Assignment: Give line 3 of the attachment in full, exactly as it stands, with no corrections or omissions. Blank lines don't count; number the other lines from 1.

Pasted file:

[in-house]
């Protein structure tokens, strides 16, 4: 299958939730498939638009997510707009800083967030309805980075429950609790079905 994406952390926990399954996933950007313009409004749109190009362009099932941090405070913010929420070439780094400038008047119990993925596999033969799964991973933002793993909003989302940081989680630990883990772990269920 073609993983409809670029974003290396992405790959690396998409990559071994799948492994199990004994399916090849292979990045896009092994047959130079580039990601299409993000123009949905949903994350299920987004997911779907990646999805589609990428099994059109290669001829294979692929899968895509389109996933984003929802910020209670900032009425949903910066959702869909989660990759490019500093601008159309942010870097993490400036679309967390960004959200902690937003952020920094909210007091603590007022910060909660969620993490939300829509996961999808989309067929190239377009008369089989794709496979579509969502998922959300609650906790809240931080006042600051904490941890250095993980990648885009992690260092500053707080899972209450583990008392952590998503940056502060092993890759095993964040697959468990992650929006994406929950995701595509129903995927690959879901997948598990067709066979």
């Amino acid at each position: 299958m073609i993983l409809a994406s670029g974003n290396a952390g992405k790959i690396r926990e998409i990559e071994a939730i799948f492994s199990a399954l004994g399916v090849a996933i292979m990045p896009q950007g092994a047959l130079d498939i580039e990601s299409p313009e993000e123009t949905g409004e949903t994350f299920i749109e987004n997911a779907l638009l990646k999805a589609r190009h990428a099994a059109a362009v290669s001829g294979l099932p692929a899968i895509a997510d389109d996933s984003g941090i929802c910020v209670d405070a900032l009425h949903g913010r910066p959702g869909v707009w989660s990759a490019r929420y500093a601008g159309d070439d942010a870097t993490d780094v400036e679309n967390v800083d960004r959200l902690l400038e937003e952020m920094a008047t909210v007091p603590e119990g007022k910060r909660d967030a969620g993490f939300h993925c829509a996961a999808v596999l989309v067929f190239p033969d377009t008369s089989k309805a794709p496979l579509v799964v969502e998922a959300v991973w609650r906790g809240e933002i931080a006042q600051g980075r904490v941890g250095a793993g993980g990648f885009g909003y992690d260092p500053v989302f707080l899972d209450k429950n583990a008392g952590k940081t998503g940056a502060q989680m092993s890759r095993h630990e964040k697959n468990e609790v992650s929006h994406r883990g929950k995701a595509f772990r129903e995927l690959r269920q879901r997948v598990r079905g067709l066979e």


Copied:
């Amino acid at each position: 299958m073609i993983l409809a994406s670029g974003n290396a952390g992405k790959i690396r926990e998409i990559e071994a939730i799948f492994s199990a399954l004994g399916v090849a996933i292979m990045p896009q950007g092994a047959l130079d498939i580039e990601s299409p313009e993000e123009t949905g409004e949903t994350f299920i749109e987004n997911a779907l638009l990646k999805a589609r190009h990428a099994a059109a362009v290669s001829g294979l099932p692929a899968i895509a997510d389109d996933s984003g941090i929802c910020v209670d405070a900032l009425h949903g913010r910066p959702g869909v707009w989660s990759a490019r929420y500093a601008g159309d070439d942010a870097t993490d780094v400036e679309n967390v800083d960004r959200l902690l400038e937003e952020m920094a008047t909210v007091p603590e119990g007022k910060r909660d967030a969620g993490f939300h993925c829509a996961a999808v596999l989309v067929f190239p033969d377009t008369s089989k309805a794709p496979l579509v799964v969502e998922a959300v991973w609650r906790g809240e933002i931080a006042q600051g980075r904490v941890g250095a793993g993980g990648f885009g909003y992690d260092p500053v989302f707080l899972d209450k429950n583990a008392g952590k940081t998503g940056a502060q989680m092993s890759r095993h630990e964040k697959n468990e609790v992650s929006h994406r883990g929950k995701a595509f772990r129903e995927l690959r269920q879901r997948v598990r079905g067709l066979e």